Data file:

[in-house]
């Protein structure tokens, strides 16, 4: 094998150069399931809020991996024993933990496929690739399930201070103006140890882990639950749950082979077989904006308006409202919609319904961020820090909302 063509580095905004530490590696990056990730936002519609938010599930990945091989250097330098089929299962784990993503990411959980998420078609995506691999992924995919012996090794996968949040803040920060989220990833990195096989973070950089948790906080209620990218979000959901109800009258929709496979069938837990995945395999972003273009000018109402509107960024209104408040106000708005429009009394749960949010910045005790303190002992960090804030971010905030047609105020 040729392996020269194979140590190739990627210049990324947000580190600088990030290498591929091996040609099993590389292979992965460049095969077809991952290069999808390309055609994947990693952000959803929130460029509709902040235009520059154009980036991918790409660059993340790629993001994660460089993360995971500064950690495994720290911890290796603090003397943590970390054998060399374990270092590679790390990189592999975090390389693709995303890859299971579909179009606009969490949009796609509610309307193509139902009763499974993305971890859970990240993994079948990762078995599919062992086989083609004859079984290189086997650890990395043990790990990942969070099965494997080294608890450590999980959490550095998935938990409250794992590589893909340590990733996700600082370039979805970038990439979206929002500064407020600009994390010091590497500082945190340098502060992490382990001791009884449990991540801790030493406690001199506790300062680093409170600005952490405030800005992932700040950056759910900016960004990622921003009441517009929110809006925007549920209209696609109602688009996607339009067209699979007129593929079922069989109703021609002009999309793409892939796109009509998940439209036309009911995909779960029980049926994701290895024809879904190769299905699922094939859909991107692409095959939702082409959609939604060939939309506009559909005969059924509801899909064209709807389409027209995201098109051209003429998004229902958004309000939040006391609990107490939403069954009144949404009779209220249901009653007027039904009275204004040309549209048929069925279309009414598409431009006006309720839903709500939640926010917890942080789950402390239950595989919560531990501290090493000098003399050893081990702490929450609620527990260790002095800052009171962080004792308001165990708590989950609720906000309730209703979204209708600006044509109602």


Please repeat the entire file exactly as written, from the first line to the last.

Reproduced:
[in-house]
């Protein structure tokens, strides 16, 4: 094998150069399931809020991996024993933990496929690739399930201070103006140890882990639950749950082979077989904006308006409202919609319904961020820090909302 063509580095905004530490590696990056990730936002519609938010599930990945091989250097330098089929299962784990993503990411959980998420078609995506691999992924995919012996090794996968949040803040920060989220990833990195096989973070950089948790906080209620990218979000959901109800009258929709496979069938837990995945395999972003273009000018109402509107960024209104408040106000708005429009009394749960949010910045005790303190002992960090804030971010905030047609105020 040729392996020269194979140590190739990627210049990324947000580190600088990030290498591929091996040609099993590389292979992965460049095969077809991952290069999808390309055609994947990693952000959803929130460029509709902040235009520059154009980036991918790409660059993340790629993001994660460089993360995971500064950690495994720290911890290796603090003397943590970390054998060399374990270092590679790390990189592999975090390389693709995303890859299971579909179009606009969490949009796609509610309307193509139902009763499974993305971890859970990240993994079948990762078995599919062992086989083609004859079984290189086997650890990395043990790990990942969070099965494997080294608890450590999980959490550095998935938990409250794992590589893909340590990733996700600082370039979805970038990439979206929002500064407020600009994390010091590497500082945190340098502060992490382990001791009884449990991540801790030493406690001199506790300062680093409170600005952490405030800005992932700040950056759910900016960004990622921003009441517009929110809006925007549920209209696609109602688009996607339009067209699979007129593929079922069989109703021609002009999309793409892939796109009509998940439209036309009911995909779960029980049926994701290895024809879904190769299905699922094939859909991107692409095959939702082409959609939604060939939309506009559909005969059924509801899909064209709807389409027209995201098109051209003429998004229902958004309000939040006391609990107490939403069954009144949404009779209220249901009653007027039904009275204004040309549209048929069925279309009414598409431009006006309720839903709500939640926010917890942080789950402390239950595989919560531990501290090493000098003399050893081990702490929450609620527990260790002095800052009171962080004792308001165990708590989950609720906000309730209703979204209708600006044509109602």